|Publication number||US4984224 A|
|Application number||US 07/432,477|
|Publication date||Jan 8, 1991|
|Filing date||Nov 7, 1989|
|Priority date||Nov 10, 1988|
|Publication number||07432477, 432477, US 4984224 A, US 4984224A, US-A-4984224, US4984224 A, US4984224A|
|Inventors||Hiroshi Tsuyuguchi, Yasushi Noda, Keiji Uehara|
|Original Assignee||Teac Corporation|
|Export Citation||BiBTeX, EndNote, RefMan|
|Patent Citations (4), Referenced by (7), Classifications (8), Legal Events (7)|
|External Links: USPTO, USPTO Assignment, Espacenet|
The present invention generally relates to magneto-optical recording of information on a magneto-optical disk and more particularly to a recording head for recording and/or erasing an information signal on and from a magneto-optical disk by a finely focused optical beam while applying a predetermined magnetic field across the disk.
Generally, a magneto-optical recording and reproducing apparatus records an information on a magneto-optical disk by a recording head which irradiates a finely focused optical beam on a recording surface of the disk to cause a local heating of a magnetic recording medium on the recording surface of the disk while applying a predetermined magnetic field across the disk. When erasing the information already recorded on the disk, on the other hand, the direction of the magnetic field thus established has to be reversed. The recording head having a capability of such an inversion of the magnetic field will be referred to hereinafter a magneto-optical recording head or simply a recording head. As a means for producing such a reversible magnetic field, a permanent magnet or an electromagnet is used commonly, wherein permanent magnet is preferred from the view point of reducing the size of the recording head. When a permanent magnet is used for this purpose, a mechanism for turning the magnet such that the S-pole and the N-pole of the magnet are selectively faced to the recording surface of the disk is needed for changing the direction of the magnetic field.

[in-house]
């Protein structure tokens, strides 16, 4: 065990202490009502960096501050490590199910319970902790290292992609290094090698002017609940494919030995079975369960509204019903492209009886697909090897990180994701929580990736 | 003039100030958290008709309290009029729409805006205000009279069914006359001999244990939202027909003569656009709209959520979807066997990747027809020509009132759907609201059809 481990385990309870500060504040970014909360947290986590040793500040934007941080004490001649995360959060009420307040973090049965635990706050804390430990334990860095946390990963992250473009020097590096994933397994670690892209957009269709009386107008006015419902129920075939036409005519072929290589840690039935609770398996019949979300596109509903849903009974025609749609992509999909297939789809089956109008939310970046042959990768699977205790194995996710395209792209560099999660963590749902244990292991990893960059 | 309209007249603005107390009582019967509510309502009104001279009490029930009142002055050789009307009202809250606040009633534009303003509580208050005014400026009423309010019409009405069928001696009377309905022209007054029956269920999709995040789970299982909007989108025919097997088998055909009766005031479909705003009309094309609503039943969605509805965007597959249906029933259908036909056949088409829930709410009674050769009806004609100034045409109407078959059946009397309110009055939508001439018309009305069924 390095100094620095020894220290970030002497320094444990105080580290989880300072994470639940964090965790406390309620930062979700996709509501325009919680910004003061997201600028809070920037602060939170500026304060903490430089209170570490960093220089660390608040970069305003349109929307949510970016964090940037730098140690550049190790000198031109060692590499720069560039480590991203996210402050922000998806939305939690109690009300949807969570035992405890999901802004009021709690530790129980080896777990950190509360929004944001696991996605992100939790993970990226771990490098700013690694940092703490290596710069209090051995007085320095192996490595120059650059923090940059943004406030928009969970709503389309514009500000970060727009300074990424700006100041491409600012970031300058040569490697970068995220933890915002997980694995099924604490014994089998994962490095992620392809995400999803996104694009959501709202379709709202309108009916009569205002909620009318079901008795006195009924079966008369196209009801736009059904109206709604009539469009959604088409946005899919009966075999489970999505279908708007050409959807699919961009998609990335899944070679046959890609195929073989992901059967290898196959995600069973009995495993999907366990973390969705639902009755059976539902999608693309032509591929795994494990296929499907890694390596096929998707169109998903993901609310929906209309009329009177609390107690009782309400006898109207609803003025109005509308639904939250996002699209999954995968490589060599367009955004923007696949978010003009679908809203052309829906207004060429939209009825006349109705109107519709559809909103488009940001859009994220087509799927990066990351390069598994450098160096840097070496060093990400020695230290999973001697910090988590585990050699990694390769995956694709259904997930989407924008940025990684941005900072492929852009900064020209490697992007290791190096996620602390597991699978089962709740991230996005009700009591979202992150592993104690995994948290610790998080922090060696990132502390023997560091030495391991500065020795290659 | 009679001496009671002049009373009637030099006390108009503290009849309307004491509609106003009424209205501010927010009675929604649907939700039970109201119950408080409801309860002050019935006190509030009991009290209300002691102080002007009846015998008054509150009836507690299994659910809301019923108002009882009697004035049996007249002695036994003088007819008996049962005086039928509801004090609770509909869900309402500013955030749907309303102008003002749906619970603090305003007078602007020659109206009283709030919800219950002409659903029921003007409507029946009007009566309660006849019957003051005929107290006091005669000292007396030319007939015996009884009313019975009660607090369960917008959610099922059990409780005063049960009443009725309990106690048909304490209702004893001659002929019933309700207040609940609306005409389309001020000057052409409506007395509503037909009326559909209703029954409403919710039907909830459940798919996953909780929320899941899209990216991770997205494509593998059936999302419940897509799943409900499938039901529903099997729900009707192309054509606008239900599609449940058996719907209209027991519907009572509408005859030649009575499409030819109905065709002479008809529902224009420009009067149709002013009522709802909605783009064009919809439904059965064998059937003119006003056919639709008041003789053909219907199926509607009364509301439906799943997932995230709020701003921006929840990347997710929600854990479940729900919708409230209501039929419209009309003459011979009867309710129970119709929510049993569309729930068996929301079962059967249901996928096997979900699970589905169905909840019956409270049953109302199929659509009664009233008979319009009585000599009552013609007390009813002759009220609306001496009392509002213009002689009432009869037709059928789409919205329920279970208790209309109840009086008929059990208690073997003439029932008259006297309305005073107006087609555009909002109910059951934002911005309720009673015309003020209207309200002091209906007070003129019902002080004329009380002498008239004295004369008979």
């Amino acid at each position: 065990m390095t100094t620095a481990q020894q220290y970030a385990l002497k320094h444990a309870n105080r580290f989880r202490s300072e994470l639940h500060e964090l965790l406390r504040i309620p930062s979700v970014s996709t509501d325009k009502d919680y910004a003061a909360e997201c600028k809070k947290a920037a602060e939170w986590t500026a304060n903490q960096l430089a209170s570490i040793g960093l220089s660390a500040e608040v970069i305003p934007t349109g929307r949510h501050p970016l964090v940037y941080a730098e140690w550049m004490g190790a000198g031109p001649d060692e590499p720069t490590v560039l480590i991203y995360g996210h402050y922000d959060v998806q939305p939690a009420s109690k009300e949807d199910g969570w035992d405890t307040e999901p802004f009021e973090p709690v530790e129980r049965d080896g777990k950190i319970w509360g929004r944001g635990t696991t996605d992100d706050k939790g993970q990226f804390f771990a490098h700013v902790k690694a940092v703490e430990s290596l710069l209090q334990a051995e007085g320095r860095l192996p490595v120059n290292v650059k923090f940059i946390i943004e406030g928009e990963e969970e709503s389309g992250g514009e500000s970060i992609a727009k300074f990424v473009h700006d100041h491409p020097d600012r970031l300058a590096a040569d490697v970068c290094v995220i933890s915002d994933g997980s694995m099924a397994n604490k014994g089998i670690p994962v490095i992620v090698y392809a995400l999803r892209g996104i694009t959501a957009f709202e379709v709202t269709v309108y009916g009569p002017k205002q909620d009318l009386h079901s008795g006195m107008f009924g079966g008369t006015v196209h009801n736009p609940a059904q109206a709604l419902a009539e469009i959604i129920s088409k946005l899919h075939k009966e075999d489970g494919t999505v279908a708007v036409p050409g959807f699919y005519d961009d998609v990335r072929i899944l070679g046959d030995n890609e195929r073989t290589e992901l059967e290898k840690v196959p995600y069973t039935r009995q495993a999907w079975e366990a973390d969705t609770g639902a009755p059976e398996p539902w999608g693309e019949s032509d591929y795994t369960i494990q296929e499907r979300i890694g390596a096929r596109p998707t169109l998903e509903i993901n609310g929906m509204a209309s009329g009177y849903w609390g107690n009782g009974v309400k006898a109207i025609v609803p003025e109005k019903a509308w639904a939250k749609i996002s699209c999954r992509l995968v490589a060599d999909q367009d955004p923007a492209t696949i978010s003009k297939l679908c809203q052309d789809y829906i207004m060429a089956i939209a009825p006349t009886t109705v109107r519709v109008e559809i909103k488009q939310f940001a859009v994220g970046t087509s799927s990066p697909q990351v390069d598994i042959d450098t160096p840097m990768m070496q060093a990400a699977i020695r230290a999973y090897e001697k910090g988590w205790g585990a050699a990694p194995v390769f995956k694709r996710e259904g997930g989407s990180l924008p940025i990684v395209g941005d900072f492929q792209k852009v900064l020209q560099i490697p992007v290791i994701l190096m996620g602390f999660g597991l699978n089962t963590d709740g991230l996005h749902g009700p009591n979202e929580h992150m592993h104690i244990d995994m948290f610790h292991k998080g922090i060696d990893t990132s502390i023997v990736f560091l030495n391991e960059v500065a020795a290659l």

FIG. 1 shows a typical prior art mechanism for applying such a biasing magnetic field across the magneto-optical disk for the purpose of recording and further for erasing. Referring to the drawing, a permanent magnet bar 2 held rotatably by a bracket 3 is disposed in a vicinity of a magneto-optical disk 1 such that the bar 2 extends in a radial direction of the disk 1 and the the magnet bar 2 is rotated by a motor 5 via a reduction gear system 4. The permanent magnet bar 2 carries the S-pole on its one side and the N-pole on the other side and is turned by 180 degrees when the operational mode of the magneto-optical disk, apparatus is switched between a recording mode and an erasing mode. In one example, the S-pole is brought to face a recording surface of the disk 1 in the recording mode and the N-pole is brought to face the recording surface of the disk 1 in the erasing mode.
In such a prior art head, there is a problem in that a complex construction such as the bracket 3 and the transmission gear 4 is needed and the cost of the head is increased. As a result of the complexity of the mechanism using a number of parts, there is a problem that the parallelism between the magnet bar 2 and the recording surface of the disk 1 tends to be lost unless the parts used in the mechanism is manufactured with high precision. When the parallelism is lost, the distance between the magnet and the disk is changed at the time of recording and at the time of erasing and strength of the magnetic field tends to be changed accordingly. Such a change of the magnetic field may cause poor recording or insufficient erasing. However, such a high manufacturing precision as required for the prior art recording head increases the cost of the head further. Further, as a result of use of the transmission gear system 4, the turning over of the magnet bar 2 is slow and produces noise during its operation.